You’re a Technology Company. Now What?

One of the greatest things about product releases and the excitement they draw, is the opportunity to sit down and talk with customers. Yes, customers want to talk to us about what’s new, but more importantly, they want to share incredible stories about their journeys. As you listen to these stories, it becomes crystal clear the “technology knife fights” vendors get into pale in comparison to the economics and business realities these businesses face. Let’s unpack what this means.

Digital Transformation – it’s not just a buzzword, it’s the new reality. Every organization in every industry is taking big strides to apply technology to their business. The truth is, it’s not even a choice anymore; it’s a key vehicle to gaining competitive advantage, and in many cases, a mode of survival. I remember a few years ago when Walmart, on a financial analyst call stated, “we are a technology company”. Yes, they know retail better than most anyone, but their future success was dependent on transitioning to this digital age. Data is now one of the most critical and valuable assets organizations can own, but only if it is leveraged to drive operations and delivers insights.

Digital transformation presents an interesting dilemma for businesses – they have substantial technology investment decisions to make, and concerns about their ability to consume and onboard that investment in technology in a manner that isn’t overly disruptive. Cloud becomes one of the most obvious solutions organizations look to – consume only what you need, scale up to meet growing demands, and put the power in the hands of employees – what an incredible promise. But there are organizational realities that must be accounted for, especially when injecting technology like cloud.

Skillsets and Process Mismatches

Most organizations have already made substantial technology investments and as a result, resources have been hired with the skillsets tied to those investments. New technology and sweeping changes require new investments in reskilling and can be bad for employee satisfaction, morale, and retention. Additionally, existing processes likely add tremendous value and are often the product of extensive research and applied learnings over the years. Will you miss these processes if they are removed? What should they be replaced with? If these questions are not answered for both your skillsets and processes, then the result is often the injection of a lot of risk into the organization, or costly remediation efforts.

Talent Scarcity

There is vast competition for technical talent. These resources are being bombarded with tantalizing offers to join the big brand tech organizations and up-and-coming startups. Your business could potentially face an uphill battle securing the best and brightest. It could necessitate the need to pay a premium for some tech roles. This can result in not having the right skillset in house to make use of all these new technologies.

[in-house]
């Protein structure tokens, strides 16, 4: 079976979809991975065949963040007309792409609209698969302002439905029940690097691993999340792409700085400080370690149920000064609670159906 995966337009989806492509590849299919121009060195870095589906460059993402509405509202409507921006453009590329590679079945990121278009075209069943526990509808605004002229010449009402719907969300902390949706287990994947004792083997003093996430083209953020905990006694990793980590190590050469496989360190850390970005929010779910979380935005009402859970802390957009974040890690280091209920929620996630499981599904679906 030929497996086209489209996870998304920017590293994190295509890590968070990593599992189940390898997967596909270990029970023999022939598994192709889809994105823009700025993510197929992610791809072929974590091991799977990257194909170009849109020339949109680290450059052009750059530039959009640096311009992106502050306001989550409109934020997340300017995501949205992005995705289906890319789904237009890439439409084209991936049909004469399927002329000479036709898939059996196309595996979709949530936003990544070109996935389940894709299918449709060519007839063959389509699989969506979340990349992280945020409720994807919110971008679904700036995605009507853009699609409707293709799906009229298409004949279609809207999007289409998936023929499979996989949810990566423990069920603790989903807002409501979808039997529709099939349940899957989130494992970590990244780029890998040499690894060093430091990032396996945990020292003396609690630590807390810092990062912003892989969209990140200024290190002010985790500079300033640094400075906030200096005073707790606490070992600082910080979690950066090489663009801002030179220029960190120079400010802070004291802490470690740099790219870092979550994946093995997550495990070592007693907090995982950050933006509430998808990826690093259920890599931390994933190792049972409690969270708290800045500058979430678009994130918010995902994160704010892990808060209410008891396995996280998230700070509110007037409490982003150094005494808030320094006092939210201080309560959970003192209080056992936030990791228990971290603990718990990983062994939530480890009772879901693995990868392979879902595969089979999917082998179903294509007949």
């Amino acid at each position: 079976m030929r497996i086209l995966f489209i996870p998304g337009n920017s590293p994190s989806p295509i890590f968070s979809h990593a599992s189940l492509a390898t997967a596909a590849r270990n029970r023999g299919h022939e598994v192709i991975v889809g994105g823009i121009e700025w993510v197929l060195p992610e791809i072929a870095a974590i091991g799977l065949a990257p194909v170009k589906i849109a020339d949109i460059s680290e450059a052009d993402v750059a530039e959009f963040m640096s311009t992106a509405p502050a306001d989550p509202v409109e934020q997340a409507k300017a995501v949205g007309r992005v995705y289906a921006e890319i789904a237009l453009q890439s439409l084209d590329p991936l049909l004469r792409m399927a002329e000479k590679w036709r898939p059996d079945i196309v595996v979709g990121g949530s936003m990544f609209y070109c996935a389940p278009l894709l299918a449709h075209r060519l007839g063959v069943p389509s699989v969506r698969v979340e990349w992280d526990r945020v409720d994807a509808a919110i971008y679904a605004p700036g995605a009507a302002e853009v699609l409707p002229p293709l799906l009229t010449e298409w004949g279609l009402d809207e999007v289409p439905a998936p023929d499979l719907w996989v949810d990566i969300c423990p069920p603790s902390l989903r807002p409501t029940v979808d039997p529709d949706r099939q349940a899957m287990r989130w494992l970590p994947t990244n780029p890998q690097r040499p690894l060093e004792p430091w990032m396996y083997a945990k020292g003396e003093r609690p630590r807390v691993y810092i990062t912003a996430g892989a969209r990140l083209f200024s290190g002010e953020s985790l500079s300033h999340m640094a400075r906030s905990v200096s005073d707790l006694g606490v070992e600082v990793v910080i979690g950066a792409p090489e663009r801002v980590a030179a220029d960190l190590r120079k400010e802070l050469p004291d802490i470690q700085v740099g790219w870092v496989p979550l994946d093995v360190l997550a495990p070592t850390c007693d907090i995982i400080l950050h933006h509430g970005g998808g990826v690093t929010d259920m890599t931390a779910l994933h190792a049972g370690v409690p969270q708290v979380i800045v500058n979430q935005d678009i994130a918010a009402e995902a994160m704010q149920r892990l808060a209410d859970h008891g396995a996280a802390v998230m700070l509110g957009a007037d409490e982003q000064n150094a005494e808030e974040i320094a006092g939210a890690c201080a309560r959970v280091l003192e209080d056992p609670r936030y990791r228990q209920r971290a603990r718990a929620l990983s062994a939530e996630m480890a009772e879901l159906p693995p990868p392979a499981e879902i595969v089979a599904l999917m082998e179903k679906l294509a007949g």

Putting Innovation on Hold

The whole point of digitally transforming is to apply technology to the business and leverage data as a competitive advantage. The longer it takes to digest the infusion of technology into the business, and apply it to business activities means the longer it takes to see the fruits of your digital transformation. The larger the scale of the change, the longer it takes if your IT staff get bogged down in a protracted migration or re-platforming effort that can have a material impact on a quarter or fiscal year.

Elevating Your Cloud Strategy

It is essential for your organization to land on a pragmatic cloud strategy that applies a filter that looks at your people, process, and objectives while selecting the technologies to onboard and to what degree. It’s not so much what “operational nirvana” looks like. It’s a matter of what can feasibly be accomplished.

  1. Take a look at your existing processes and see what can be leveraged and ported to the cloud to lower the friction of adoption and lower the complexity of the shift to a new operating environment.
  2. Don’t get sucked into bleeding edge technologies and the promises they might hold if there isn’t a corresponding way to incorporate them into your business. Search for solutions that align with your organizations’ resources or for widely adopted technologies that offer a wide selection of resources.
  3. Cloud offers a lot of great things, but you shouldn’t let cloud exuberance get in the way of an orderly transition to this new environment. Applications should be vetted, strategies should be clear, and early wins should be established before attempting massive overhauls.

It is important to keep your options open by deploying in hybrid environments that offer portability and reduce the management overhead of maintaining two or more clouds. Many CIOs we’ve talked to indicate that even when they make a substantial investment in the cloud, they have maintained facilities to mitigate the risk should a cloud exodus be required later.

By applying a methodology that accounts for business imperatives and sustainability in your technology selections and investments, you can avoid the pitfall of over pivoting in your desire to put a compelling technology in place. At the end of the day, technology needs to serve the business need, even if you’re now a technology company.

To learn more about hybrid cloud solutions and how they can help your organization visit: Dell Technologies Cloud